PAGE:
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In fact, any number of times and in various ways, God revealed Himself to Aunt Edna—whether through hearing the stories of Christmas and Easter, through the experience of awe seeing a radiant sunset or a majestic mountain range, or through the whisper of her own conscience. But each time Aunt Edna turned away from that whisper of God calling her to acknowledge Him, to thank Him, to worship Him. Each time she said no to God. “I will not allow You to be God in my life. I will rule my own life,” she said. Aunt Edna just wants God to leave her alone, and being left alone by God is what the Bible calls “hell.”
What Can Be Worse than Deicide?
You could say Aunt Edna has wished that God didn’t exist—not the real God, the God who necessarily deserves our supreme love and obedience and worship. In a sense, as far as her life goes, she’s shut Him out; she’s killed Him. We might even say that Aunt Edna has committed “deicide”—the murder of God.
Let’s be very clear about the basis of the verdict on the day of judgment. Aunt Edna would not be condemned by God for not believing in Jesus. She would be condemned for rejecting God. This is the tragedy of the human condition; we want to be our own god. And the wonder of it is, God allows us to do that. You could say that hell is simply the final and ultimate result of that process. As C.S. Lewis put it: sin is a human being saying to God throughout life, “Go away and leave me alone.” Hell is God’s answer, ”You may have your wish.”6 In that sense, hell is the ultimate testament to human freedom.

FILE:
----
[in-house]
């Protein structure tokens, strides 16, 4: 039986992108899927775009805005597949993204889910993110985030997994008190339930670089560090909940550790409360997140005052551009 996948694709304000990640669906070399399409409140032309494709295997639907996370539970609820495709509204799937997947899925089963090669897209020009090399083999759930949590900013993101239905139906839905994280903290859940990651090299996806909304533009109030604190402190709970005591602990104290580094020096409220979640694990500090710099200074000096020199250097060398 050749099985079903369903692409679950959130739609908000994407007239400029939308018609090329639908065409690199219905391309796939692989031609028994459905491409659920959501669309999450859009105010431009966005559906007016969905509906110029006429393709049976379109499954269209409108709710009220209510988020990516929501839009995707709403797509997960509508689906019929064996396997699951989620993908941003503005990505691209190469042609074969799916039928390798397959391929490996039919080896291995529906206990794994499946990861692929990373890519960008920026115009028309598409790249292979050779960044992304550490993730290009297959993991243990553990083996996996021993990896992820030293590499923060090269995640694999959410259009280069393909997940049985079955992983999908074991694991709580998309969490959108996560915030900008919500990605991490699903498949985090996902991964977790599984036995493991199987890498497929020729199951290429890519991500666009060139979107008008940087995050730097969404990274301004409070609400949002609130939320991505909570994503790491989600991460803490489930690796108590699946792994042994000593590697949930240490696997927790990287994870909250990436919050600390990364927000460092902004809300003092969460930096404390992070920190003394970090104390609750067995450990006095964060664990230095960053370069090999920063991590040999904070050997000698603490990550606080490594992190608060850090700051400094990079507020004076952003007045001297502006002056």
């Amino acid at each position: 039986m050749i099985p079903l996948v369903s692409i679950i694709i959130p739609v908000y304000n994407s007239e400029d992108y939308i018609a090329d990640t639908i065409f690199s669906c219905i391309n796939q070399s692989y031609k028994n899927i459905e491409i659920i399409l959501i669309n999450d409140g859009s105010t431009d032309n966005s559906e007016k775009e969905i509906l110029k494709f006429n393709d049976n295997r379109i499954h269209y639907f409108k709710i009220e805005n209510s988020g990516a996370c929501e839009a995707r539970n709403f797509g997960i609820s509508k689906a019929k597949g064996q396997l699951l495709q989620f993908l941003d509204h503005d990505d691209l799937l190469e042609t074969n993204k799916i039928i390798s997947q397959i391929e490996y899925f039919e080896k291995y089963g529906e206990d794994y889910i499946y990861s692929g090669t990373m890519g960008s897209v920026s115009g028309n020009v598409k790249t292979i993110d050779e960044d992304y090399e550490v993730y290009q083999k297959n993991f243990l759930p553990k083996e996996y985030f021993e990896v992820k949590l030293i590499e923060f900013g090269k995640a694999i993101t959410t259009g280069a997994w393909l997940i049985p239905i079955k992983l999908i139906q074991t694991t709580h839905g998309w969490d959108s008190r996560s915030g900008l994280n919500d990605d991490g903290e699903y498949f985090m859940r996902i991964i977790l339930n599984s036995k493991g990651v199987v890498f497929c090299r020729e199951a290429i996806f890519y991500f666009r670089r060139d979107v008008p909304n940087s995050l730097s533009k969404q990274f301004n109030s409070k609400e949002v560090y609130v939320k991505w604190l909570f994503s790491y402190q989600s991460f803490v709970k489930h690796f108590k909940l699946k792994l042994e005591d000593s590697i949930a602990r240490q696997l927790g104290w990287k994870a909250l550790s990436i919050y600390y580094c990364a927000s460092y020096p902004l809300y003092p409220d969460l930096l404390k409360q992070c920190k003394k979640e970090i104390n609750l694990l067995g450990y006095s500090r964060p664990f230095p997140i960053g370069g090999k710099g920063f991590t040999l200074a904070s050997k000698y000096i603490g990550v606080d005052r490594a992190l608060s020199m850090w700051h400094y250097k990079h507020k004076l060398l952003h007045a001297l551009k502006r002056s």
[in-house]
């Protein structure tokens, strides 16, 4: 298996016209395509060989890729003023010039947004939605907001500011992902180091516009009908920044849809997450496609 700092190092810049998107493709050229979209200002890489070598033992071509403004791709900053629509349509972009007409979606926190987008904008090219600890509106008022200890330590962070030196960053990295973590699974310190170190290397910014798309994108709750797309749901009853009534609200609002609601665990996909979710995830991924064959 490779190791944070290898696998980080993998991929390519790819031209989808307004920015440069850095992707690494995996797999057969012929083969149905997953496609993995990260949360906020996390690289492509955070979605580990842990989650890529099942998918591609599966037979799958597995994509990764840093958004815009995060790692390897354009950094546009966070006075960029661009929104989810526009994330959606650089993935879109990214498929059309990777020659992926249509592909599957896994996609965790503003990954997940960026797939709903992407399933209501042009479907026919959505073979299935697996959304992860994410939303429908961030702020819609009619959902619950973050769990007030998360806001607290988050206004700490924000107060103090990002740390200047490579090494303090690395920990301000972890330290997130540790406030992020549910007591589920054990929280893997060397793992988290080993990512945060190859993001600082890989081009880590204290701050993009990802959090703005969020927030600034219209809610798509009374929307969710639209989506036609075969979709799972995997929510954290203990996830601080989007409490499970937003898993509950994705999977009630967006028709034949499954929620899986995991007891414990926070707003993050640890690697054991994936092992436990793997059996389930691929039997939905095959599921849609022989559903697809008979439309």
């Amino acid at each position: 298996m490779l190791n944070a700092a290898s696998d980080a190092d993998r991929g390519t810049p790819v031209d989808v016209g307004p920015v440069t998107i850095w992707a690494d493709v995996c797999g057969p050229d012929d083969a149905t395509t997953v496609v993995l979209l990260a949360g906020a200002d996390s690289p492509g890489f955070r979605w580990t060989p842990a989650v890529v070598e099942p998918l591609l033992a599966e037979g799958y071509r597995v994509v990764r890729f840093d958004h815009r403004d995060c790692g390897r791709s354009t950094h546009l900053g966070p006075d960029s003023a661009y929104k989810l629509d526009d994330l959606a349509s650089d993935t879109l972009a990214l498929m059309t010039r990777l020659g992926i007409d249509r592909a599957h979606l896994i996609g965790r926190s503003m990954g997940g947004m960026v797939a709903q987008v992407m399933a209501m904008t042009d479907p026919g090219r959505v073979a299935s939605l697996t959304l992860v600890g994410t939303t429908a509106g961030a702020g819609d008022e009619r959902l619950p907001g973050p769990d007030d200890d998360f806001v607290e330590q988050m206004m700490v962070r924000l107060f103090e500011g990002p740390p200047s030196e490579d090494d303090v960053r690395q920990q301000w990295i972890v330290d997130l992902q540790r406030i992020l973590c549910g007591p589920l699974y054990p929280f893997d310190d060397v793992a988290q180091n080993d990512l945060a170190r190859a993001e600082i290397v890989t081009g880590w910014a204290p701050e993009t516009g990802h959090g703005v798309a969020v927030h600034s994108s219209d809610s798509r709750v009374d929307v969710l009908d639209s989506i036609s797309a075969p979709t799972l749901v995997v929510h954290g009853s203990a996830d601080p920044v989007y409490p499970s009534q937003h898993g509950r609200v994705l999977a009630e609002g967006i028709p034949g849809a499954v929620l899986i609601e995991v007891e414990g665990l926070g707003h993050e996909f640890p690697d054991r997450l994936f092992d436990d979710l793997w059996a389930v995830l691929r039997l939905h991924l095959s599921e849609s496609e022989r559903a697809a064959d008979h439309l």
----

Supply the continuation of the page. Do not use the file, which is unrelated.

Not that people choose to go to hell; they simply choose the road that leads them there—that wide road that leads to destruction. And little by little their hearts become hardened to the love of God and their ears become deaf to the voice of God, and they refuse to humble themselves before the grace of God. In the end, they refuse to receive the rescue that is found in the gospel of God.
C.S. Lewis points to the fact that when people choose the road to hell in this life, they begin to take on the qualities that will be confirmed, intensified, and made permanent when they reach their destination. “It is not a question of God ‘sending us’ to hell,” Lewis says. “In each of us there is something growing, which will BE Hell unless it is nipped in the bud.”7 Hell may be understood as a culmination of the effects of sin and the confirmation of God’s opposition to it. It is both the inexorable result of human choice and the active and deliberate judgment of God. There can be no fairer verdict than that.
Objection 3: The Punishment Is Grossly Excessive
The verdict may be fair, but is the punishment really just—this everlasting condemnation? Isn’t what the Bible describes rather excessive? To “be thrown into the outer darkness, where there will be weeping and gnashing of teeth,” where “their worm does not die, and the fire is not quenched”—shouldn’t that be considered “cruel and unusual”?
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